“The Australians see this as an important environmental and economic situation for them, so they’re being proactive.”

So you worked on agricultural interests with respect to energy for the DOE? How did that relate to what the USDA was doing at the time?

There was an agricultural interest at the Department of Energy for sure, and one of the things I did when I was with there was to start a DOE agriculture program that involved most of the national labs. One of the things we were able to accomplish in that program was to get a memorandum of understanding signed between then Secretary of Agriculture Mike Espy and Energy Secretary Hazel O’Leary, which was a cooperative agreement that would have the two agencies working together, primarily to share cold war technologies with the agricultural world and the agricultural business.

Many of those technologies were command and control based technologies, where you could target specific applications of fertilizer or different aspects of on-the-farm management where spatial and temporal information is important for a producer—just like it might be for a commander in a battlefield.

How did the agricultural world view the technologies you were overseeing to improve the processes for energy crops?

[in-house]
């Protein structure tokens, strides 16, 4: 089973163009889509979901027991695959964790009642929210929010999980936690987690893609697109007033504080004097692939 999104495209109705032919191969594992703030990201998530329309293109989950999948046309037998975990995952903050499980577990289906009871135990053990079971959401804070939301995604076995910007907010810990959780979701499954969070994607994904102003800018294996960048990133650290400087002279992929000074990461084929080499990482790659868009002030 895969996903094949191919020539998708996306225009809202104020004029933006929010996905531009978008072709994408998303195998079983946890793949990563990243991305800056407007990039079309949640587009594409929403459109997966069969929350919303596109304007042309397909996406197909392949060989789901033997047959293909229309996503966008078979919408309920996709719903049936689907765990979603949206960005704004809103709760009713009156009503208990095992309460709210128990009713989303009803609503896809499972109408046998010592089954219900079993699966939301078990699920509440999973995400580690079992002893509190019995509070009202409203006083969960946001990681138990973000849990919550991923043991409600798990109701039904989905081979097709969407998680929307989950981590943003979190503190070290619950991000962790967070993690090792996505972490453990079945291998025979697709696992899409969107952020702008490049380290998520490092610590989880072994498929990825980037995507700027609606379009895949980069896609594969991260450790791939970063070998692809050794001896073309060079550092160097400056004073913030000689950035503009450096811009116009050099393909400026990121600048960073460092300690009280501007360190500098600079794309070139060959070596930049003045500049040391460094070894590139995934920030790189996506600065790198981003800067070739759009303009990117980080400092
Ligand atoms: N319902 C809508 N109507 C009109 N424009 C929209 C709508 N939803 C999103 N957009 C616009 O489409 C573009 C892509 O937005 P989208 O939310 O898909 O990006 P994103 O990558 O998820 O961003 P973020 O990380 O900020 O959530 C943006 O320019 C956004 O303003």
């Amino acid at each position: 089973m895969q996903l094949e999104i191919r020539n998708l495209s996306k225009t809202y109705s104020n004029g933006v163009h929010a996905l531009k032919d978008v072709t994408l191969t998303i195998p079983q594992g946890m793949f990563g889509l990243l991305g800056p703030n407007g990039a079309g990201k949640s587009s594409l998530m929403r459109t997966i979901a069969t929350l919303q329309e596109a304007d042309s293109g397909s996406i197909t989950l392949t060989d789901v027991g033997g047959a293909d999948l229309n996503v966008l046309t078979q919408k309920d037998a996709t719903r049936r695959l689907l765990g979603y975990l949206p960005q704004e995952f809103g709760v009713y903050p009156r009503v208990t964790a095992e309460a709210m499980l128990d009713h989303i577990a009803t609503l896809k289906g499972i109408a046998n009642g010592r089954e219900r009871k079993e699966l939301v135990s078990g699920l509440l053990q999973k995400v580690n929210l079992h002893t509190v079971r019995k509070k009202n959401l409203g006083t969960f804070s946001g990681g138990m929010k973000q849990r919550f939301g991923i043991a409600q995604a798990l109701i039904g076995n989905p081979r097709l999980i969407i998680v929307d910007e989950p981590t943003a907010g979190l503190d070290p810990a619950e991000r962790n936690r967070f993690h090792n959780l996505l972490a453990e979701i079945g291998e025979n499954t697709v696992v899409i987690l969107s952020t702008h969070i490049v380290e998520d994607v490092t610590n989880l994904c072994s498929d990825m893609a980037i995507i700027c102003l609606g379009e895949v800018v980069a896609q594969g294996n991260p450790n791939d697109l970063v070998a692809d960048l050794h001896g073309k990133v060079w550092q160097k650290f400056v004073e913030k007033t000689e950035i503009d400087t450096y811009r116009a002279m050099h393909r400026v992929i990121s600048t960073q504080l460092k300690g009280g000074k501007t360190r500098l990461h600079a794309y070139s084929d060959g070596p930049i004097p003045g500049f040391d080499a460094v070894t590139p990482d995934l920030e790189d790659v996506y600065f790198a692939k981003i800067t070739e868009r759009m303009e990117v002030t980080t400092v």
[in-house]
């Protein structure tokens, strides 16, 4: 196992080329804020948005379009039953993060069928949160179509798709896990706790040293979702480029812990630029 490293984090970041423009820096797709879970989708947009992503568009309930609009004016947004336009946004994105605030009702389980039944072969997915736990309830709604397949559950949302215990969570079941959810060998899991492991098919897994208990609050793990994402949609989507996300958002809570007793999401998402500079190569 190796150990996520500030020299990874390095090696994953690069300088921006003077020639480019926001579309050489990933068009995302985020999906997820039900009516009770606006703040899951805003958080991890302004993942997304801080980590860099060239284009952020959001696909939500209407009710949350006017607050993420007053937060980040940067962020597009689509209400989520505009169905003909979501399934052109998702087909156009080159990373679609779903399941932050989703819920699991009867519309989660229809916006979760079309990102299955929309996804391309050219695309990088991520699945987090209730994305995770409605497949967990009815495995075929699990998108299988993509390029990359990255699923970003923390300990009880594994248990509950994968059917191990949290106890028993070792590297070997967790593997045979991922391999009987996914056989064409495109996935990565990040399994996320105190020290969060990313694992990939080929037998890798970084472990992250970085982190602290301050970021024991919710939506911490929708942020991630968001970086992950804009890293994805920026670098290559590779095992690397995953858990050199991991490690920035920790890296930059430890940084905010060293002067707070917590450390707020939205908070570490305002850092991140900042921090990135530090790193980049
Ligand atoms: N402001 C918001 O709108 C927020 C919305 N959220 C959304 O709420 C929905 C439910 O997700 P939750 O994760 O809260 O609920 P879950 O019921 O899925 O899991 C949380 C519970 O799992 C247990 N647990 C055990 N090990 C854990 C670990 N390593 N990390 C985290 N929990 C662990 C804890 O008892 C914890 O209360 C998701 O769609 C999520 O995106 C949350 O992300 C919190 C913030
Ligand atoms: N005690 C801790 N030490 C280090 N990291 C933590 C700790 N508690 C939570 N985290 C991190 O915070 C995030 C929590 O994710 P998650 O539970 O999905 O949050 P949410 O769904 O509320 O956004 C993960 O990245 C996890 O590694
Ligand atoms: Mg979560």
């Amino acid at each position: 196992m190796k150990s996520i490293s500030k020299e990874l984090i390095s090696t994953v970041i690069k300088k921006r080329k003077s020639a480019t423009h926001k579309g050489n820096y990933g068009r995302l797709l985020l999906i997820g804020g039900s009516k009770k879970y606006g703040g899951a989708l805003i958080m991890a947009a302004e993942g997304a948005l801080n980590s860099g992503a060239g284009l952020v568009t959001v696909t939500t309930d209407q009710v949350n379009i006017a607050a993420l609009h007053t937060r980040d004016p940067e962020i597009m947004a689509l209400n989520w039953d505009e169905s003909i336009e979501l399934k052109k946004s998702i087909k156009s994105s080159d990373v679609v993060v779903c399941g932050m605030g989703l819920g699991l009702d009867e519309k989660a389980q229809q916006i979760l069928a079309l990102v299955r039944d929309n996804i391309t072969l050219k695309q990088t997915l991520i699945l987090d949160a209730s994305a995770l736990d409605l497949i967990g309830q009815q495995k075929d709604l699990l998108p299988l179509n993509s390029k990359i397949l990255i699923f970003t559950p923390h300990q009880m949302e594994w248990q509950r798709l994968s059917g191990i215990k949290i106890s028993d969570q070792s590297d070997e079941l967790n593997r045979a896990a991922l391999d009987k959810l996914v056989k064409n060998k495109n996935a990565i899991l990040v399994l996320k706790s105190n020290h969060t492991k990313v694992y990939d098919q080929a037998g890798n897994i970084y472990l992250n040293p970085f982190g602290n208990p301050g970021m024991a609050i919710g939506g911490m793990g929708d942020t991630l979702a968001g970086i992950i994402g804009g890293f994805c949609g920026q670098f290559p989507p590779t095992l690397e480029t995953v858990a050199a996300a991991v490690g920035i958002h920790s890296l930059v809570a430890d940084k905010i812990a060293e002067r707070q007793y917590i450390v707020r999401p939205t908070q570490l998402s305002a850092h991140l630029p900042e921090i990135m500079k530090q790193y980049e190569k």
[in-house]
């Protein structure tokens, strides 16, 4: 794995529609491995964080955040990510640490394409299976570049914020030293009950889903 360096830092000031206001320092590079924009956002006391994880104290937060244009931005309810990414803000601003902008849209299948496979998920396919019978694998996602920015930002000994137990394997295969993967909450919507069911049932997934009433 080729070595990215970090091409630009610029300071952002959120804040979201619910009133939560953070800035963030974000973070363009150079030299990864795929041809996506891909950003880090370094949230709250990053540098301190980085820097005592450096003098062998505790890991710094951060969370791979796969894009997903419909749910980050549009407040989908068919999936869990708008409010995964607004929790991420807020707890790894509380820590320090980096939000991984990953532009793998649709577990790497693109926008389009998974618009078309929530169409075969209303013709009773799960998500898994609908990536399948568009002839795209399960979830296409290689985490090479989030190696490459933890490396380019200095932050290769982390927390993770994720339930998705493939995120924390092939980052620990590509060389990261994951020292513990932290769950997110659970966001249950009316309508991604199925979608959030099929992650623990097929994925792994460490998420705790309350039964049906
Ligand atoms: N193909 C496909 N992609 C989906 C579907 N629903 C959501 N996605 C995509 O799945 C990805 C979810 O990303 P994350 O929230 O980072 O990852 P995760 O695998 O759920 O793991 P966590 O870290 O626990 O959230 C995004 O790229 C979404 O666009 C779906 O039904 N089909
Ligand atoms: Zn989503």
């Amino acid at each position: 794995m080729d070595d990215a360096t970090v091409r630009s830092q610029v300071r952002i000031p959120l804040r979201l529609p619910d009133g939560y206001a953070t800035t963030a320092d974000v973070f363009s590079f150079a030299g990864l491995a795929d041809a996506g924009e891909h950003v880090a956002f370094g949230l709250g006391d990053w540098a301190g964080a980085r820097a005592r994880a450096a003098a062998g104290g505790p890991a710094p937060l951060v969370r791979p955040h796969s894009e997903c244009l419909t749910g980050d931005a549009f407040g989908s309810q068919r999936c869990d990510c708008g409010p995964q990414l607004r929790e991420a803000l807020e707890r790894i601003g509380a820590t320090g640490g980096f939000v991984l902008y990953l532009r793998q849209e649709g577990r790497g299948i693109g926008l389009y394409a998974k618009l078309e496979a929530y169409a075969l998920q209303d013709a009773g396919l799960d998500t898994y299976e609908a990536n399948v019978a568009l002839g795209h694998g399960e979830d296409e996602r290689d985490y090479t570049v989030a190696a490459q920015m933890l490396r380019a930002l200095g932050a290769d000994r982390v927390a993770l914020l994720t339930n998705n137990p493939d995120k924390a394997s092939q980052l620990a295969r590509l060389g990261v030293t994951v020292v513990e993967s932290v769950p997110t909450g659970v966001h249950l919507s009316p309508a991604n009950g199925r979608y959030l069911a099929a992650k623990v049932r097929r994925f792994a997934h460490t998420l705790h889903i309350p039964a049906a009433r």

Based on my experience, in trying to get producers to be the innovators, be the early adopters of technology, they do things on a cost basis, and are very concerned about the bottom line. The culture they live in, largely a monoculture, is driven by the corn and soybean industry in the Midwest, and it isn’t so quick to adopt and change.

For something like converting farms to algae cultivation, I think the tobacco producers might have a more symbiotic relationship. There is more opportunity for them to move away from the production of tobacco into energy crops. But, in the Midwest, production is likely to stay the same for the foreseeable future.

Are there agricultural lobbies working against algae? Are there barriers to algae’s evolution as a farm crop because of supporters and producers of other energy crops?

The U.S. Corn Growers Association, the U.S. Soybean Board, and all those other agricultural lobbying groups are funded through checkoff funds where the producers pay for representation and things like coming up with slogans such as “Milk does a body good.” Well, the algae industry does not yet have check-off funds to support a large lobby initiative, so that could make things seem somewhat restrictive.

It came to the point, from my view, where you could see that OriginOil was really starting to be ready to go to the dance. And I think this engagement with MBD (Energy, in Australia) is really our first real prom, if you will. And like any other prom, what goes on afterwards is going to be really important.

When I met Riggs a year and a half ago I was impressed that OriginOil’s business model was not like other end-to-end algae companies, but rather they were looking to isolate one of the elements of the value chainin their case, extractionand brand their solution to it. He seemed to anticipate where we are today, with partnering becoming very popular to address the complementary links of the chain. How has that played out from your view over the past couple of years?